No 'W' for Williams
The Williams fans who made the trip from all over the Northeast watched with disappointment as the Wisconsin-Stevens Point players, coaches and fans celebrated that school's third NCAA Division III national championship.
"Everyone's really proud of our boys, and they really exceeded expectations," Williams College senior Christina Sanders, of Santa Fe, N.M., said after Stevens Point beat Williams 78-73 in the title game. "It was really fantastic to drive all the way here and see them do well. It's heart wrenching that they lost. I'm really proud they did what they did."
"It's been a great weekend, up until now," Dave Kulik, a Williams senior from Glen Ridge, N.J., said. "It's kind of bad timing, us being on spring break and all so not many kids could come down. We still had a decent number.
"They played hard, it was a great game. Both teams played great."
All-Tournament team selections Blake Schultz and Troy Whittington led Williams with 20 and 19 points, respectively. The tournament's most valuable player Matt Moses had a game-high 22 points.
"It was a tough locker room," an emotional Williams second-year head coach Mike Maker said after the game. "I'm very proud of our team. We're very disappointed we did not bring a championship back to Williams. I'm very proud of the way we represent our institution and our community. I feel like I'm the luckiest coach in the country."
Perhaps being superstitious, the Williams fans stayed in their Friday night seats. They were offered the opportunity to move to open seats behind the Williams bench. Most chose to stay where they were.
Wisconsin-Stevens Point, a school of 8,800 undergraduates, brought a large throng of fans and a pep band, but Williams fans were up to the noise task.
"They meant a lot to the campus, especially during the tournament games," Kulik said. "So many people came out. That's all anyone on campus was talking about, the basketball team. It's a shame they ended like this.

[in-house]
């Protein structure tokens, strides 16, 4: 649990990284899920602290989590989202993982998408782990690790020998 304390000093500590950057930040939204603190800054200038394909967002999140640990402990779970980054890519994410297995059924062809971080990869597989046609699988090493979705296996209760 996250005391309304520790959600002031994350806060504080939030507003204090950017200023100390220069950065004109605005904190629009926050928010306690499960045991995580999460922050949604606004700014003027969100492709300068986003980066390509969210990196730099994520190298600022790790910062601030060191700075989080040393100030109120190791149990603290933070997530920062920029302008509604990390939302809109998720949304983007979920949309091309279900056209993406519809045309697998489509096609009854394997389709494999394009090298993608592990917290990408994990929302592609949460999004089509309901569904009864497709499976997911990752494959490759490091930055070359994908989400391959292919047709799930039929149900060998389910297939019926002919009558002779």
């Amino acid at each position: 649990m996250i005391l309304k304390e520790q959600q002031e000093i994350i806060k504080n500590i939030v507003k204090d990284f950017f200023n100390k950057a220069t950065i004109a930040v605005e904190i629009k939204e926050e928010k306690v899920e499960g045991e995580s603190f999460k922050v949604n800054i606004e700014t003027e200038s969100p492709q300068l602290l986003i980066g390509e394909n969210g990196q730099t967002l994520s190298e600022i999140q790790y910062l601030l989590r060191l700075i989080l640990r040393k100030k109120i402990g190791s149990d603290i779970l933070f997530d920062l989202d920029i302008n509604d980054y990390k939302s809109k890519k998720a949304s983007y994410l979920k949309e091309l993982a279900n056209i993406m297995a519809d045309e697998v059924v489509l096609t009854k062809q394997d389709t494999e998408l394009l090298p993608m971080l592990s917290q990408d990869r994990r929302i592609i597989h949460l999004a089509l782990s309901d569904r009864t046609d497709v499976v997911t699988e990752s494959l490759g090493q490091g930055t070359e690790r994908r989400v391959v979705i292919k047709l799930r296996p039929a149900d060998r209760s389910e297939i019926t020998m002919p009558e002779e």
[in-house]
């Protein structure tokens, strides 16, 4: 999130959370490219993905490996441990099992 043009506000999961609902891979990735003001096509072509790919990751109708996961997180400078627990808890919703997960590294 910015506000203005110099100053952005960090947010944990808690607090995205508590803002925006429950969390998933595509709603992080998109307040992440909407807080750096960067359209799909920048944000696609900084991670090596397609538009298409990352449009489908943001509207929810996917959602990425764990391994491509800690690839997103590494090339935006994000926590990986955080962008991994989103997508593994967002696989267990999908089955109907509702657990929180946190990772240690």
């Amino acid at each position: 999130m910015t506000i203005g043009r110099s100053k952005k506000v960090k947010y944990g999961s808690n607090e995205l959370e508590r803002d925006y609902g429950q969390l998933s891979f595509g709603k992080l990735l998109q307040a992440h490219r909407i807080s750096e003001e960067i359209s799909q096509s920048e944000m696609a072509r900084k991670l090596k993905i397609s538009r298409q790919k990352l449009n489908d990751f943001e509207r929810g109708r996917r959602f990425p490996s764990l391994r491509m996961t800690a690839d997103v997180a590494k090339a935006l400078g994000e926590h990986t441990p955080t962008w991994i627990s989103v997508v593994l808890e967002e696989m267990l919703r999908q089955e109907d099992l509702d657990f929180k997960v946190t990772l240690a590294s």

"The campus really came together in the last few weeks of the season."
This was a rematch of the 2004 national championship game, won by Stevens Point.
Mike Crotty was a senior guard on the 2004 Williams team that lost 84-82 on a buzzer-beating jump shot.
"I remember thinking that we were very confident about playing and I never once thought we were going to do anything but win the game," said Crotty, who was also the starting point guard for Williams' 2003 national champion. "The year before, there was a little bit of uncertainty because it was our first time here."
The Williams fans didn't disperse from the arena until the team had received its individual awards and the national runner-up trophy.
Crotty said that reaction is why he believes Williams is a "special place."
"Alumni were there for us when we were playing, we're here for them now and they'll be here for the next team," Crotty said. "The unbelievable passion for the school and the community is unparalleled."
To reach Howard Herman:
TALK TO US
If you'd like to leave a comment (or a tip or a question) about this story with the editors, please email us. We also welcome letters to the editor for publication; you can do that by filling out our letters form and submitting it to the newsroom.